'This Week' Transcript: Sens. Patty Murray, Saxby Chambliss; Powerhouse Roundtable

Sen. Patty Murray and Sen. Saxby Chambliss

STEPHANOPOULOS: Good morning. And welcome to a special edition of This Week.


BARACK OBAMA, PRESIDENT OF THE UNITED STATES: We have picked ourselves up. We have fought our way back.


STEPHANOPOULOS: Tears in triumph.


OBAMA: I'm really proud of all of you.


STEPHANOPOULOS: Grace in defeat.


MITT ROMNEY, (R) PRESIDENTIAL CANDIDATE: I pray that the president will be successful in guiding our nation.


STEPHANOPOULOS: And a shocking resignation.


UNIDENTIFIED FEMALE: This news is truly stunning.


STEPHANOPOULOS: The CIA director David Petraeus's extramarital affair compromised classified intelligence. How will his departure scramble the president's national security team?

And with Washington still divided after Tuesday's election, can the president and congress find common ground on a fiscal cliff, immigration and other big issues.

We'll ask our headliners: the vice chair of the Senate intelligence committee Republican Saxby Chambliss, and the Senator responsible for adding to the Democrat's majority campaign chair Patty Murray.

Plus analysis and debate of all the election fallout on our powerhouse roundtable with Representatives Donna Edwards and Aaron Schock, Paul Gigot of the Wall Street Journal, Katrina Vanden Heuvel of The Nation, and Greta Van Susteren of Fox News.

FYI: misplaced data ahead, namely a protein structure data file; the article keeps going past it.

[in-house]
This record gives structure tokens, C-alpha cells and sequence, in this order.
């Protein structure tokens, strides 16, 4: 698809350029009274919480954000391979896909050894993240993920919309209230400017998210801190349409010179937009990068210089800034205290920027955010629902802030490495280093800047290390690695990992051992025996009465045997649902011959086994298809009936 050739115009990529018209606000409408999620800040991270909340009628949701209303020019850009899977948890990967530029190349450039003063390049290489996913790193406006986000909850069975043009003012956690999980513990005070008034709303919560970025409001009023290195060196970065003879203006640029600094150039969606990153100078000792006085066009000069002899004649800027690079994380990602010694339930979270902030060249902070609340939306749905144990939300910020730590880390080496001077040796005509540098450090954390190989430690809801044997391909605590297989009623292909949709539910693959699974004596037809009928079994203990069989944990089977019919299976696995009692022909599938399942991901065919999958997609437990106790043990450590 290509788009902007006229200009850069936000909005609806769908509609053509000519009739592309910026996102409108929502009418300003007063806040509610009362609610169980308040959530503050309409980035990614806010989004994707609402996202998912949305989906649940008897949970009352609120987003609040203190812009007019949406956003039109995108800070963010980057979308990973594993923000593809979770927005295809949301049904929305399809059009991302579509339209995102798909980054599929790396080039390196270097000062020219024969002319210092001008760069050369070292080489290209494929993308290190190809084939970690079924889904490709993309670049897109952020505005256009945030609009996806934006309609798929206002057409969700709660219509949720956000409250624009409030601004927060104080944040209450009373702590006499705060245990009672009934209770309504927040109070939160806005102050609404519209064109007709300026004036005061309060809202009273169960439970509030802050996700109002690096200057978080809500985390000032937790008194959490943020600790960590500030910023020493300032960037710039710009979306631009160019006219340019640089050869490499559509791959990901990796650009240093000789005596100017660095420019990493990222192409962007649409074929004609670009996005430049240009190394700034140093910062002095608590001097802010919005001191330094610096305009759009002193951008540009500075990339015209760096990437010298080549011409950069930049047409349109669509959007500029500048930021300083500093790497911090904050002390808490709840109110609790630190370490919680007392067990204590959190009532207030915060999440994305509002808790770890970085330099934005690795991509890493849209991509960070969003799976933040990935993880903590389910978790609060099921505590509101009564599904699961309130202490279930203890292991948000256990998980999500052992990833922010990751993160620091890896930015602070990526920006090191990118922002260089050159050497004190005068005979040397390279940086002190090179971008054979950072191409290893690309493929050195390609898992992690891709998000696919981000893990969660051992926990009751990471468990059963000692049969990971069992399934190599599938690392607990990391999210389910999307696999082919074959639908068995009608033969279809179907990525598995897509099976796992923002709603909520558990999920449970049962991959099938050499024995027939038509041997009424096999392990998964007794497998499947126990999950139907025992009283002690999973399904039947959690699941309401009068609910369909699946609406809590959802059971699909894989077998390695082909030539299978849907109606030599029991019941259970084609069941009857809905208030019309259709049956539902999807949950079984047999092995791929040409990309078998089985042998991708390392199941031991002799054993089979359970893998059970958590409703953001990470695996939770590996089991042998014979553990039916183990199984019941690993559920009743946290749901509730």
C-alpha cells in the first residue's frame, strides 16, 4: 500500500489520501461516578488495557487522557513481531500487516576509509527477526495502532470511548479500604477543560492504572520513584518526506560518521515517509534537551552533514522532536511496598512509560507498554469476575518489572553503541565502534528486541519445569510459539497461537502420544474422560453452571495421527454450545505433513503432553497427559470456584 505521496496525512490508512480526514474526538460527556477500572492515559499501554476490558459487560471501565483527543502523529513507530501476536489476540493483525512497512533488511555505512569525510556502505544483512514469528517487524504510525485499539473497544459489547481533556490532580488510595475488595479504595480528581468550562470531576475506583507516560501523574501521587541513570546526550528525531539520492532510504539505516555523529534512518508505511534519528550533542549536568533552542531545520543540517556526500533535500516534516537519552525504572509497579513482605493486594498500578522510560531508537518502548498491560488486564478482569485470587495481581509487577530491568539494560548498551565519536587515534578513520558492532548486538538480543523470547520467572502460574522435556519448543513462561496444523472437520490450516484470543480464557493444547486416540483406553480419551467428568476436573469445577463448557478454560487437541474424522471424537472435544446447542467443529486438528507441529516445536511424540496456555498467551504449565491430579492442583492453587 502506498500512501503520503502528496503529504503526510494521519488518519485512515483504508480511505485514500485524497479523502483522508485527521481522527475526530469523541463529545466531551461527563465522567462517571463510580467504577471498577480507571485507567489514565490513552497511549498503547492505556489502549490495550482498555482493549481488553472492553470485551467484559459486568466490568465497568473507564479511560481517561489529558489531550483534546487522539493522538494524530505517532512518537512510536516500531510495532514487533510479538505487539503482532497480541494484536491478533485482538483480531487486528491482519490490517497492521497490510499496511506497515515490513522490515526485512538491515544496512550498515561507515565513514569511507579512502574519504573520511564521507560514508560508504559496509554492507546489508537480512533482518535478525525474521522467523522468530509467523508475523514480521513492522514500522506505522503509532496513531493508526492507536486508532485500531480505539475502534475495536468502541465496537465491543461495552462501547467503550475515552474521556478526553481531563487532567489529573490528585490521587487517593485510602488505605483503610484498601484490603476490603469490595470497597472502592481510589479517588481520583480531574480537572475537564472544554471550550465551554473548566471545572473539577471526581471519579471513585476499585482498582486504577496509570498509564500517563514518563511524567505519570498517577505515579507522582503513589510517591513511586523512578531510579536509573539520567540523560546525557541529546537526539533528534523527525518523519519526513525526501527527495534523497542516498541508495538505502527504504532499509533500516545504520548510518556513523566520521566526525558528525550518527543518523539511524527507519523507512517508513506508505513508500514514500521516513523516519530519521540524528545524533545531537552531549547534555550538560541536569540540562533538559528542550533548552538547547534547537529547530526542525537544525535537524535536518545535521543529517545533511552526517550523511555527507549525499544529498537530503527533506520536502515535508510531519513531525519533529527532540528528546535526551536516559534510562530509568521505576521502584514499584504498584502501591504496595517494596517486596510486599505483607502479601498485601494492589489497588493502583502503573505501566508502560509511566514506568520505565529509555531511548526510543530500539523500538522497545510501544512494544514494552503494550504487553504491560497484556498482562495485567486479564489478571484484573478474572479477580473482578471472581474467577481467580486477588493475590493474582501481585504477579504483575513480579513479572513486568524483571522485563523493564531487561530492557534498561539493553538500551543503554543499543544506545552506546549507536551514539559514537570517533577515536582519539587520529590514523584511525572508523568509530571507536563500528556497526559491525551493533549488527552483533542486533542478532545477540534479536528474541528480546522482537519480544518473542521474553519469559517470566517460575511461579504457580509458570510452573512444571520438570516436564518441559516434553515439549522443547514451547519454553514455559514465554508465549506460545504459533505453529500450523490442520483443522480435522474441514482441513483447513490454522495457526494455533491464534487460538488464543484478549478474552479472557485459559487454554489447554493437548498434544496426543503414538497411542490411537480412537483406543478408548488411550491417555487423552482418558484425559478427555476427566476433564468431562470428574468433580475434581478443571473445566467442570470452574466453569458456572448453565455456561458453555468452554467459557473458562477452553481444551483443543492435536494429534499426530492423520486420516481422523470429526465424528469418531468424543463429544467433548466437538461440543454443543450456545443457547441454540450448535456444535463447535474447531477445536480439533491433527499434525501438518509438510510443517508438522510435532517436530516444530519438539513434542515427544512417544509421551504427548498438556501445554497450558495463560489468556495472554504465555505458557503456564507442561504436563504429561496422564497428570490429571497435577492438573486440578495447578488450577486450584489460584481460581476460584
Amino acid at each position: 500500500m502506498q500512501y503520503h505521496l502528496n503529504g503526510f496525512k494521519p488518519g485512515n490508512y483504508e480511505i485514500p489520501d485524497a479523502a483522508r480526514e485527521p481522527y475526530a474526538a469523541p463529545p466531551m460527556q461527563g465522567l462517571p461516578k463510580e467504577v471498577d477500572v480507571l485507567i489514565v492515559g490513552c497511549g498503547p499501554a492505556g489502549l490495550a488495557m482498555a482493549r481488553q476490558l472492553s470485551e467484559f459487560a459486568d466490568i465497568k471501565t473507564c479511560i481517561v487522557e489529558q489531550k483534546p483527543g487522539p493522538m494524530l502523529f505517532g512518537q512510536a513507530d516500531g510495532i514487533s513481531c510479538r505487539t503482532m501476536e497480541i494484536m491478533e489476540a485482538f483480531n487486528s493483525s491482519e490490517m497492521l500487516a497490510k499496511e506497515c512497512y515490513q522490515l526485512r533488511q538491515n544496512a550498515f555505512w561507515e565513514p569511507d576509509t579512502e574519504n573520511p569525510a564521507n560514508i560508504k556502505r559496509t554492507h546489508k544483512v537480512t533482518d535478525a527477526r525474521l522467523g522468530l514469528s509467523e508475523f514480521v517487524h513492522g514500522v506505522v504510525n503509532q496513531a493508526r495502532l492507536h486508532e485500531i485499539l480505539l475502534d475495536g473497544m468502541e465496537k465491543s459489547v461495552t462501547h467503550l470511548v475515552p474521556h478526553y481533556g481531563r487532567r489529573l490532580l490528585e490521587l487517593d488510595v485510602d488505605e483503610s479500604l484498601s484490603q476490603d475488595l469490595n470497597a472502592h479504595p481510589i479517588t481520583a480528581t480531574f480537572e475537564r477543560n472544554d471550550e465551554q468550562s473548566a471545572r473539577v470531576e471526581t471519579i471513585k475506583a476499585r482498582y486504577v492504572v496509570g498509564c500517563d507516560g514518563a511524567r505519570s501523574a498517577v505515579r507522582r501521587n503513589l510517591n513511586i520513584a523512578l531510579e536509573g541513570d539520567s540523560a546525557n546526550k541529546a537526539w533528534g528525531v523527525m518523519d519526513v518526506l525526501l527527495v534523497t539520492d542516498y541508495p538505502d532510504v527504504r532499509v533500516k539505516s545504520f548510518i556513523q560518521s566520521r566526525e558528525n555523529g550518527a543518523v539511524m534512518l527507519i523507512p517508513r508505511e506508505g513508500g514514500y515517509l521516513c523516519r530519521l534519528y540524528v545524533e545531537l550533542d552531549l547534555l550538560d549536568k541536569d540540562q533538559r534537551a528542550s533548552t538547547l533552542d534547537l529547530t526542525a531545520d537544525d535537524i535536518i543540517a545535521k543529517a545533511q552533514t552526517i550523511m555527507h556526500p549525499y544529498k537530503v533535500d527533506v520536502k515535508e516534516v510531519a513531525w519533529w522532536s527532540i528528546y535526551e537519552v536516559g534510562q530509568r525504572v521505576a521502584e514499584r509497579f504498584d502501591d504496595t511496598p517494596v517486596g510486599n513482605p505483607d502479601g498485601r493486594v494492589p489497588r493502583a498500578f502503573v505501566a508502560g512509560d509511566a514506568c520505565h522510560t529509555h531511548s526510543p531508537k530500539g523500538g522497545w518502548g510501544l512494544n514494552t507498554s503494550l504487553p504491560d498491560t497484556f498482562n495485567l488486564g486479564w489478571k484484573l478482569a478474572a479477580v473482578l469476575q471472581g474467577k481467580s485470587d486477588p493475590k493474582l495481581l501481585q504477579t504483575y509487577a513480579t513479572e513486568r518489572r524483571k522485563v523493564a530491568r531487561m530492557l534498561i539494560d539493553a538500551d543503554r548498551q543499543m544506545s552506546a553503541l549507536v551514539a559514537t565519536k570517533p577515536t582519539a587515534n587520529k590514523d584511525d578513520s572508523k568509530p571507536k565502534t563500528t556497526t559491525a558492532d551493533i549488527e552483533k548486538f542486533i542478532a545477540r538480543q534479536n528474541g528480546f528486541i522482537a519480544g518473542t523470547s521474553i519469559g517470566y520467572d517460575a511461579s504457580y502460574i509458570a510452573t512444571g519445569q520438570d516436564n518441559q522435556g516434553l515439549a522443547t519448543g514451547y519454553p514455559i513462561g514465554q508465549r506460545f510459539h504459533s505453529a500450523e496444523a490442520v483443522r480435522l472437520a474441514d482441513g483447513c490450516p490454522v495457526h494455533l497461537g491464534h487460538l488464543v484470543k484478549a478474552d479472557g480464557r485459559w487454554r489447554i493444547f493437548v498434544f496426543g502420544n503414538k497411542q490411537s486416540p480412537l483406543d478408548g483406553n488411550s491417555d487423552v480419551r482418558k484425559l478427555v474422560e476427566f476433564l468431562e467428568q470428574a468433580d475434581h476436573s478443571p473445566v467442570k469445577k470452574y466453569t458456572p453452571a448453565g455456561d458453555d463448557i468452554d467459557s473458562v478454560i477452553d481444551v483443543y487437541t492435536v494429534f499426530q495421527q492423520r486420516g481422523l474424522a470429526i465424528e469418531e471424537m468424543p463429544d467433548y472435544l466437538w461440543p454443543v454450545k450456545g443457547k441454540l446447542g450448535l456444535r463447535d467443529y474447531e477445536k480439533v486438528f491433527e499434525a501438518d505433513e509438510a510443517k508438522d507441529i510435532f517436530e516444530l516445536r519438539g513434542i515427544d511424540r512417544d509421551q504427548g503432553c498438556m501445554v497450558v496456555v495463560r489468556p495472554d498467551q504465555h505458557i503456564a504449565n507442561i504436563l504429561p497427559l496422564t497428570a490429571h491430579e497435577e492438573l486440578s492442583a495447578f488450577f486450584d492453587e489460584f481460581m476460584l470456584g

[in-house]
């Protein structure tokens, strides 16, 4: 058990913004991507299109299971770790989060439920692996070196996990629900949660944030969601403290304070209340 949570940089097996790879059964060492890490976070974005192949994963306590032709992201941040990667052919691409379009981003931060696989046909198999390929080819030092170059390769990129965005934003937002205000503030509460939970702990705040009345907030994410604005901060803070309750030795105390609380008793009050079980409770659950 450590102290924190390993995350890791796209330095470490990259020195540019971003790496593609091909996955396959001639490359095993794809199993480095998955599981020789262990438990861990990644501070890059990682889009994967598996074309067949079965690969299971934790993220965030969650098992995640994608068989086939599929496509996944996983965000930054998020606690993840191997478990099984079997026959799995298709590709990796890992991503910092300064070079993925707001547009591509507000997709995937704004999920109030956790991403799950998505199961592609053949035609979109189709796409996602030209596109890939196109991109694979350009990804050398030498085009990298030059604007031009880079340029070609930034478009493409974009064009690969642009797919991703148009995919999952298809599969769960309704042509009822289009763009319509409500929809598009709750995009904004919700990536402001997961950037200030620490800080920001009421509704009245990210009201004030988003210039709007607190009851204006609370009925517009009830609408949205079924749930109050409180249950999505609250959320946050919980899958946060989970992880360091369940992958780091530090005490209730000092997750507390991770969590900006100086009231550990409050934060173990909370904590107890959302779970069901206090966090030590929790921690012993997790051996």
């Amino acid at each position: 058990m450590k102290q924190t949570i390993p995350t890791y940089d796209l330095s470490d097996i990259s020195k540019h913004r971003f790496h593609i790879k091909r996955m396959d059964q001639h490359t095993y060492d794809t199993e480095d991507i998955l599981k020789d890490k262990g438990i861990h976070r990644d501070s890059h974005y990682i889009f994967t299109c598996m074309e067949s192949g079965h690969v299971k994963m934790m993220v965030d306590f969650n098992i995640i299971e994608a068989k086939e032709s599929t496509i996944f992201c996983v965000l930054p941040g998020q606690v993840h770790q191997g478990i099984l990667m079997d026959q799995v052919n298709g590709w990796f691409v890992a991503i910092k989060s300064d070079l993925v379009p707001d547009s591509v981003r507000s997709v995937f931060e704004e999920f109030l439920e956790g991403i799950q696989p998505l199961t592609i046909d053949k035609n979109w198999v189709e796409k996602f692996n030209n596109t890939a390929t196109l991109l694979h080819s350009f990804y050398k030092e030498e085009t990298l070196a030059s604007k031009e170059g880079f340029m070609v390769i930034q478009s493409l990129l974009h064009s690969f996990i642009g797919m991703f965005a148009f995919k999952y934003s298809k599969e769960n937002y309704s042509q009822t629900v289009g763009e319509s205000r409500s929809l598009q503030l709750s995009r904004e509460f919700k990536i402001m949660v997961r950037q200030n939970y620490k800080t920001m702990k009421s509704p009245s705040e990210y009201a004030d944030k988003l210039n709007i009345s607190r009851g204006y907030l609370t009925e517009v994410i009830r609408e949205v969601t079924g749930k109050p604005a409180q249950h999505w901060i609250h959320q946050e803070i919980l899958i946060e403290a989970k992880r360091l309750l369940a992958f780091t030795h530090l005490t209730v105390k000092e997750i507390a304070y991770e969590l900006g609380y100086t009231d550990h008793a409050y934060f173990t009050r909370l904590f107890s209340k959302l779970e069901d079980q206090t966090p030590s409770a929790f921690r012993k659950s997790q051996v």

ANNOUNCER: From ABC News, This Week with George Stephanopoulos. Reporting from ABC News headquarter, George Stephanopoulos.

STEPHANOPOULOS: Hello, again, what a week in politics. With his victory in Florida Yesterday, President Obama now has a sweep of the battlegrounds, 332 electoral votes, losing only Indiana and North Carolina from his 2008 total. The popular votes are still coming in. And the president will come up about 8 million short of his 2008 tally, but he's holding about a 3 million vote margin over Mitt Romney.

We'll discuss how Obama did it, what's next for the GOP and the governing challenges ahead as we approach the fiscal cliff in the president's second term.

But first, that Friday afternoon bombshell, David Petraeus resigns at the CIA after the FBI uncovers his extramarital affair. ABC's senior justice correspondent is here with the latest, Pierre Thomas. And Pierre, we've learned that the FBI first came upon this several months ago.

PIERRE THOMAS, ABC SENIOR JUSTICE CORRESPONDENT: Yes, George, the (inaudible) early fall from grace came to light after a woman in the Tampa area who is tied to the military got a peculiar, harassing e-mail. The woman was so concerned, she contacted the FBI who then according to our sources traced the e-mail back to Paula Broadwell who had written a book about Petraeus.

Our sources say as the FBI continued to investigate, they discovered e-mails pointing to a romantic sexual relationship between the two. There were early concerns about the potential for the general's secure government e-mails being hacked. But the investigation never turned up evidence of national security being compromised. What they did find, George, as one source put it, was lots of human drama.

STEPHANOPOULOS: So, what more do they have to investigate now? And why wasn't the White House told until this week?

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